During the period February 2011 to December 2015, the IRS identified almost 1.1 million taxpayers who were victims of employment-related identity theft. In April 2014, the IRS started a pilot initiative to begin notifying taxpayers that they may be a victim of employment-related identity theft. TIGTA’s review of the pilot notification initiative found that the IRS did not sufficiently design the pilot to include a representative sample of employment-related identity theft victims.
Further, TIGTA found that the IRS has not established an effective process to ensure that it sends the required notice to alert the SSA of earnings not associated with a victim of employment-related identity theft. TIGTA’s review of a statistically valid sample of 71 cases from the population of 1,878 Tax Year 2013 AUR cases closed as identity theft (i.e., cases that involved a discrepancy related to wages reported on the tax return) identified that the SSA has no record of receiving an IRS notice for 15 (21 percent) of the 71 cases.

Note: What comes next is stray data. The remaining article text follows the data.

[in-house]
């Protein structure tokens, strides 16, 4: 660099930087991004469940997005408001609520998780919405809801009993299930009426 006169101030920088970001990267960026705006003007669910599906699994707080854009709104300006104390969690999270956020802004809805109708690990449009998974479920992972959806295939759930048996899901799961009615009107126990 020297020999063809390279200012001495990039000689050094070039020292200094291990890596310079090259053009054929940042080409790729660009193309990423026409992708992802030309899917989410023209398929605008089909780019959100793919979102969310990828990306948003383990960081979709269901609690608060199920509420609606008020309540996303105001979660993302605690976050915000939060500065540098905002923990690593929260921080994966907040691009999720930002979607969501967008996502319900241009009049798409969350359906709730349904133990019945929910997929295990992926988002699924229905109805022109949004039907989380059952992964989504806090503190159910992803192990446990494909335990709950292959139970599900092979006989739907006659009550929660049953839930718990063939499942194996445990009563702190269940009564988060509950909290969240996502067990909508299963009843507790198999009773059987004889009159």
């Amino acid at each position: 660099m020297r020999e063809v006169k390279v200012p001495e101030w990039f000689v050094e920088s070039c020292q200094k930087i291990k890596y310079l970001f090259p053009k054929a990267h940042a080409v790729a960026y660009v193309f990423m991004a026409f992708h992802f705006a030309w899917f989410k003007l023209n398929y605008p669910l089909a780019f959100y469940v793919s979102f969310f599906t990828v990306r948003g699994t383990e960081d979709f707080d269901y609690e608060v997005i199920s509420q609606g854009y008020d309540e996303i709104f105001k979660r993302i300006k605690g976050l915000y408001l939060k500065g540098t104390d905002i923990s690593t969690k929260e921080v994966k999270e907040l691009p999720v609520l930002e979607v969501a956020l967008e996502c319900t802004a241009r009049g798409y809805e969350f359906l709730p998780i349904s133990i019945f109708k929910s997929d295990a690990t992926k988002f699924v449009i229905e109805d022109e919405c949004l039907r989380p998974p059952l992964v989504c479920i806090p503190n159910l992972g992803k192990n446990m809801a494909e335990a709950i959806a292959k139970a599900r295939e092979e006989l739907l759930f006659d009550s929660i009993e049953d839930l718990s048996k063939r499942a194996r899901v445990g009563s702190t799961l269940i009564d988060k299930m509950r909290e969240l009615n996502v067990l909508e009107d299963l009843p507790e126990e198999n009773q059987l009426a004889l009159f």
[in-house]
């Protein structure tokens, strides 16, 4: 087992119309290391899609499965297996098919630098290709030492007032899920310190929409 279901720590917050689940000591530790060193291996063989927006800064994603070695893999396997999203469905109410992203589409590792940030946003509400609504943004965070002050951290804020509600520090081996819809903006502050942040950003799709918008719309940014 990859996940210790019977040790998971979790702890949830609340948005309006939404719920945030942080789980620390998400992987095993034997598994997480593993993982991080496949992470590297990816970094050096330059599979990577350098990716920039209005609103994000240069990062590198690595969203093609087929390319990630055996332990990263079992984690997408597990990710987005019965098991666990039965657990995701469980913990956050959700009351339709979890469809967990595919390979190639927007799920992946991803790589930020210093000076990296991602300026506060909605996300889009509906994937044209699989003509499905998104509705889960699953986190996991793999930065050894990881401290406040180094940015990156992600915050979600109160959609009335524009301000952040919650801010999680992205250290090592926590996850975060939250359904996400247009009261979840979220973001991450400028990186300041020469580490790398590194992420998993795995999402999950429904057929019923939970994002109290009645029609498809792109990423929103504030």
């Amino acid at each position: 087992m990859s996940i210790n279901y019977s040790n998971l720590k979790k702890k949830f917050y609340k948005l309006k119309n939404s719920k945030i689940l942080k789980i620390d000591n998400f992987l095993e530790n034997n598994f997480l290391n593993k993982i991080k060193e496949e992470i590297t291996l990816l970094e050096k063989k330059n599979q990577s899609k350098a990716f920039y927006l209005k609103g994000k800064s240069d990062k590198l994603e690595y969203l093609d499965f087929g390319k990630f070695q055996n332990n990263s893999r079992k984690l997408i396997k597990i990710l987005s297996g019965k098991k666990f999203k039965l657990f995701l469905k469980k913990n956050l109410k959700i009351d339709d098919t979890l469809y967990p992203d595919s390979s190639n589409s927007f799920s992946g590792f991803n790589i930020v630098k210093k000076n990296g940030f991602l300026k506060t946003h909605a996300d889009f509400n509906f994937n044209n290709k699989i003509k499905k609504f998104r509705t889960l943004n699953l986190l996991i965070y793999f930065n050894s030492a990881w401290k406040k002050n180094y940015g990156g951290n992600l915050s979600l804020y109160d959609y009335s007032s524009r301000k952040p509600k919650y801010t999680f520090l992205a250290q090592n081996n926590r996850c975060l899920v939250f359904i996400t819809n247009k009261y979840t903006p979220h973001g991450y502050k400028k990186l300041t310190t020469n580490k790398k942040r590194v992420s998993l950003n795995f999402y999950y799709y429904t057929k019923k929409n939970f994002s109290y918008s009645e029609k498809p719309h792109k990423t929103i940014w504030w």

“Employment-related identity theft can cause significant burden to taxpayers, including the incorrect computation of taxes based on income they did not earn,” said J. Russell George, the Treasury Inspector General for Tax Administration.
TIGTA made four recommendations in the report. The IRS agreed with three recommendations and partially agreed with the fourth. The IRS plans to take corrective action on the recommendations. In its response to TIGTA’s report, the IRS stated that it has scheduled programming changes that will be implemented in January 2017 to notify taxpayers when the IRS has reason to believe they may be victims of identity theft.